3D laser scanning is a construction, engineering, and architectural tool often used to document the existing conditions (as-builts) of any structure.
3D laser scanners use LiDAR (light detection and ranging) to measure and record precise locations and distances, ultimately producing a point cloud file. These lightweight and mobile scanners produce highly accurate digital measurements and images quickly and easily for use in construction and engineering projects. That data is invaluable in design, prefabrication, asset management, and facility modications.
Precision as-built laser scans have huge benefits for construction companies, and industrial LiDAR scanners are portable, can be automated, and are accurate within millimeters.
The primary way a laser scanner works is to send light pulses at high speed which reflect off objects and return to the scanner’s sensor (LiDAR). For each pulse, the distance between the scanner and object is measured by determining the elapsed time between the sent and received pulses. Each data point is converted to a pixel with a known x, y, and z coordinate.
Laser scans are taken in multiple positions around a site from varying viewpoints. Millions of data points are captured and processed into a point cloud, creating an accurate 3D as built data set of the site. This all happens very quickly, with some scanners, like our Leica RTC360, capturing and calculating 2 million points per second with 2-4 mm accuracy.
The simplest way to break down how laser scanning works is to talk about what happens when a Project Manager takes a scanner into the field to walk you through the process.
Before anyone walks onto the site to be scanned, it is vital to have a clear idea of what the data will be used for. Because while mobile laser scanning is the most efficient way to generate data points for mapping and modeling, it still requires a highly skilled and trained technician and hours or a few days on site to capture the needed data before our engineers can then create custom deliverables like 3D virtual tours, 3D flythroughs, Revit BIM models, CAD BIM models, Mesh models, 2D CAD drawings, and as-built drawings to suit your needs.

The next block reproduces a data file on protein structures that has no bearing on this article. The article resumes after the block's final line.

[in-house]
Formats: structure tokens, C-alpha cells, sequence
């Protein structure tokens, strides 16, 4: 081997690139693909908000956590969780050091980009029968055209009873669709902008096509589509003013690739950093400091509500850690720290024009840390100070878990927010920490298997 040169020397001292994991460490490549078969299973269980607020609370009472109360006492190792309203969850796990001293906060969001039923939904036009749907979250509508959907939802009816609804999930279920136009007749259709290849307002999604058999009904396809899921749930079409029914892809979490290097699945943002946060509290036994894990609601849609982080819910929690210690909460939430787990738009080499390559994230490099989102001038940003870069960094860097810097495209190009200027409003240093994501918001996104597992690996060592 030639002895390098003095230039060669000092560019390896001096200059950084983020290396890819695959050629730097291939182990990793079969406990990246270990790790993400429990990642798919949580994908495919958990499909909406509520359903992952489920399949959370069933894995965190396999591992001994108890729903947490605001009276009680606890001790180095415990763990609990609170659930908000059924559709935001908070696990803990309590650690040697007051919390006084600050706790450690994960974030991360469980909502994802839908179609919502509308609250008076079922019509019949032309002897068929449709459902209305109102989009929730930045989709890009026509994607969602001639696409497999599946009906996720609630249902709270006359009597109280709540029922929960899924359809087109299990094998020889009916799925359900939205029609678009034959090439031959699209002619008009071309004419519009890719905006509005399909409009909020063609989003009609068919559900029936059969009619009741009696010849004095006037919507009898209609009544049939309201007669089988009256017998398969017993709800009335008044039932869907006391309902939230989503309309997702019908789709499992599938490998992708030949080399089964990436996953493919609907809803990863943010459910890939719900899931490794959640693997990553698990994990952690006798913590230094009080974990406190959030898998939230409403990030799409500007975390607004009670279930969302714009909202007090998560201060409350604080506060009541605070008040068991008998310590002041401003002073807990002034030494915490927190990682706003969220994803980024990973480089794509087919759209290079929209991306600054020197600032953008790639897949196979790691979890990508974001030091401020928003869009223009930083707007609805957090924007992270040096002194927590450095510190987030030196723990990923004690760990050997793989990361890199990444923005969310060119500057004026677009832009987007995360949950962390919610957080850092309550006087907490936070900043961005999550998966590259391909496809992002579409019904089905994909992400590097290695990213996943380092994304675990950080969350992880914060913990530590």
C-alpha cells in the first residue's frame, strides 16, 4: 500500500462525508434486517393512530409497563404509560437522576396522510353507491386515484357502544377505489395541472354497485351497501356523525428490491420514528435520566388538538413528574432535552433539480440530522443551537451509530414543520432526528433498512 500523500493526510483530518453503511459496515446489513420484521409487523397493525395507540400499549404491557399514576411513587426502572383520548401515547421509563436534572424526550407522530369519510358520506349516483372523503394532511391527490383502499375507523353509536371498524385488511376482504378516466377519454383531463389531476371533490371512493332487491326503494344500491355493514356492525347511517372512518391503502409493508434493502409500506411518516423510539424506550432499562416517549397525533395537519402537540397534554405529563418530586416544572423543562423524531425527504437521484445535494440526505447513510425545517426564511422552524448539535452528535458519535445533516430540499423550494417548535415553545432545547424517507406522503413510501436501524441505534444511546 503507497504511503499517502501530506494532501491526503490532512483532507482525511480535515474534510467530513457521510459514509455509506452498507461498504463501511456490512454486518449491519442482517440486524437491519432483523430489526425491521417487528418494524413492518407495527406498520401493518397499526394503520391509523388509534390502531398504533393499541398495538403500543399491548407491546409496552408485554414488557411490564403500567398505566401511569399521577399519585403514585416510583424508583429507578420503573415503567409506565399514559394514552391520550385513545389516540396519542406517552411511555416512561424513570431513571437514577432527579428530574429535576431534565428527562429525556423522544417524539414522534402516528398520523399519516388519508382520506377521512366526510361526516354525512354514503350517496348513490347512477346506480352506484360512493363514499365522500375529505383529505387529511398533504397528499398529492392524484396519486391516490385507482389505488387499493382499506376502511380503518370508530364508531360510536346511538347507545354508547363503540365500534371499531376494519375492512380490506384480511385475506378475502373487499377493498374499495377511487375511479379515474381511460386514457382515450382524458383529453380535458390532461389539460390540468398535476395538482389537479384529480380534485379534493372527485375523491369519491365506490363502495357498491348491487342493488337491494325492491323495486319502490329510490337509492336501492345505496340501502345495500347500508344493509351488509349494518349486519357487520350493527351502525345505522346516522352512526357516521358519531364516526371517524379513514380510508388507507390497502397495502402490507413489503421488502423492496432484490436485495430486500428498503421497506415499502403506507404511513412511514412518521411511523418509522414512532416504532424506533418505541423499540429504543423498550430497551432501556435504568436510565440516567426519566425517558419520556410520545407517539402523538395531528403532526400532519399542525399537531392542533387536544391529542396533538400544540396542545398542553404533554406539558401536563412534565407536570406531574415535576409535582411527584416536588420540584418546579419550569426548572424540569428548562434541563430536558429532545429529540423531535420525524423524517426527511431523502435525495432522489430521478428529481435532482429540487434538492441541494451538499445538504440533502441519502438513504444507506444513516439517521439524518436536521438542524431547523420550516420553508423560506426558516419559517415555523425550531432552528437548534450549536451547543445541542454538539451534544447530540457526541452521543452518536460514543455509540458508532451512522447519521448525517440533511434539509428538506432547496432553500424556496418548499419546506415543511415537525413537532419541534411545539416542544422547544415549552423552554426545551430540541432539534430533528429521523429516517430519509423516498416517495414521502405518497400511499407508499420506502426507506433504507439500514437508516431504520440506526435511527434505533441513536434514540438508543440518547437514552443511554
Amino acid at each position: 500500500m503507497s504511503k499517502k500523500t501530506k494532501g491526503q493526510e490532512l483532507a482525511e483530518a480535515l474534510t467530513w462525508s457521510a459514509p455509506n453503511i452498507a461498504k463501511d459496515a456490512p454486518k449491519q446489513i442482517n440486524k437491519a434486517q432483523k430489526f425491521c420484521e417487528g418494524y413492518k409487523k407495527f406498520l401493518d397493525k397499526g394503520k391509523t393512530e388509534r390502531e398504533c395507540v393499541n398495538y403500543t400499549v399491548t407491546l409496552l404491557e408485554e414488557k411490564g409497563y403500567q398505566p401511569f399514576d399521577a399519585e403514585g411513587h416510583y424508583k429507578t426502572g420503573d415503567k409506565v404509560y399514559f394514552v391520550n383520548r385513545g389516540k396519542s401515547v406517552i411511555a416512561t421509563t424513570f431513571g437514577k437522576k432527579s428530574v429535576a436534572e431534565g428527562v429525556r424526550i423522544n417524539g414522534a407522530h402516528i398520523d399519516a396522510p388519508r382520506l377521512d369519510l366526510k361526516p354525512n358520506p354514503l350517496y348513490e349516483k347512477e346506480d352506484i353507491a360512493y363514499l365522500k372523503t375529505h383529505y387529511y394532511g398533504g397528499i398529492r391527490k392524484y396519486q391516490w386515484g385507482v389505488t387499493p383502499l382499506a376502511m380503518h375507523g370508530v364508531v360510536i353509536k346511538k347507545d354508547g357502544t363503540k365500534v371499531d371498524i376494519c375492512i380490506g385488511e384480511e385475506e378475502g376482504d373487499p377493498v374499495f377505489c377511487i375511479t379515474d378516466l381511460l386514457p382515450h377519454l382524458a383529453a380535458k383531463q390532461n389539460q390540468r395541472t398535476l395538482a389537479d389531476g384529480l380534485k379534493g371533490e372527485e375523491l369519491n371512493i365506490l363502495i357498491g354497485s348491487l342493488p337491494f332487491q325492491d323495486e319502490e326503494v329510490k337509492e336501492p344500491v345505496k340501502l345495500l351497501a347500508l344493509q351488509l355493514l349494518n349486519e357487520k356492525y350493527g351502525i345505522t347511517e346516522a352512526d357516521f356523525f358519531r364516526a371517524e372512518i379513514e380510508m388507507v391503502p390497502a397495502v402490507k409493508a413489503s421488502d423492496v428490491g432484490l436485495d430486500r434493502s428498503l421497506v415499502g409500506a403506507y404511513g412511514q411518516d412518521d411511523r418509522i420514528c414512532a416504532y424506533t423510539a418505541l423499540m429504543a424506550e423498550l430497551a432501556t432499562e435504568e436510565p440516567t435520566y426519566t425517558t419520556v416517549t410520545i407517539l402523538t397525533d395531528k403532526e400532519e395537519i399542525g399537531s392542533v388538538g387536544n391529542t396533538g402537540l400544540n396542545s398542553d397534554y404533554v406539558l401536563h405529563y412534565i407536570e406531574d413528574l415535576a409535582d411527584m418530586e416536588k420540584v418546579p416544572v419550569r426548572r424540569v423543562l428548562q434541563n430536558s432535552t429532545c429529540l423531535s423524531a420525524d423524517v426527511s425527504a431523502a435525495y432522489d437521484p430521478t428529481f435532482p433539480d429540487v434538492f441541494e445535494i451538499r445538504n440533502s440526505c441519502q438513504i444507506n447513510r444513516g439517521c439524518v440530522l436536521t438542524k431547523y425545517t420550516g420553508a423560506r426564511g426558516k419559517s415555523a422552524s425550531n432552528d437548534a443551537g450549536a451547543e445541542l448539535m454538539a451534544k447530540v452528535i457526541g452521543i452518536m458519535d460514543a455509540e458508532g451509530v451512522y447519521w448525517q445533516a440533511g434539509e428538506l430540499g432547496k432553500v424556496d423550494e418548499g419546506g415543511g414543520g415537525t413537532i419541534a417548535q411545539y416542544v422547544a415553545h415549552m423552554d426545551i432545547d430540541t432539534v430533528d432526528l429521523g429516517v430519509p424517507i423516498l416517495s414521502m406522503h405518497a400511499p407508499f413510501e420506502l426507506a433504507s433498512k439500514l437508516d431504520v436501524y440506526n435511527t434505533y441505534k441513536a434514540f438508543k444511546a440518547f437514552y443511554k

For instance, when GPRS is called on to bring our 3D laser scanning services to a historical building for an accurate as built survey, we need a very high-resolution scan to produce a 3D model documenting precise building details for a complete update and restoration project, as we did for the 100-year-old residence hall you see here.
But for a recent survey of a hospital in Marysville, Ohio, the client required a simple 2D CAD drawing of the façade so that their roofing contractor had accurate measurements to fabricate needed soffits and fascia before coming on site. This saved the client and the contractor a lot of time and money by eliminating the need for hand measuring.
A low-resolution scan of something like the residence hall’s façade would not capture the level of historical detail the client needed, whereas a high-resolution survey turned into a detailed CAD BIM model of the hospital would have been a waste of everyone’s time and resources.
There is an infinite variety of real-world laser scanning applications. Here are some of the most common ways 3D laser scans are used: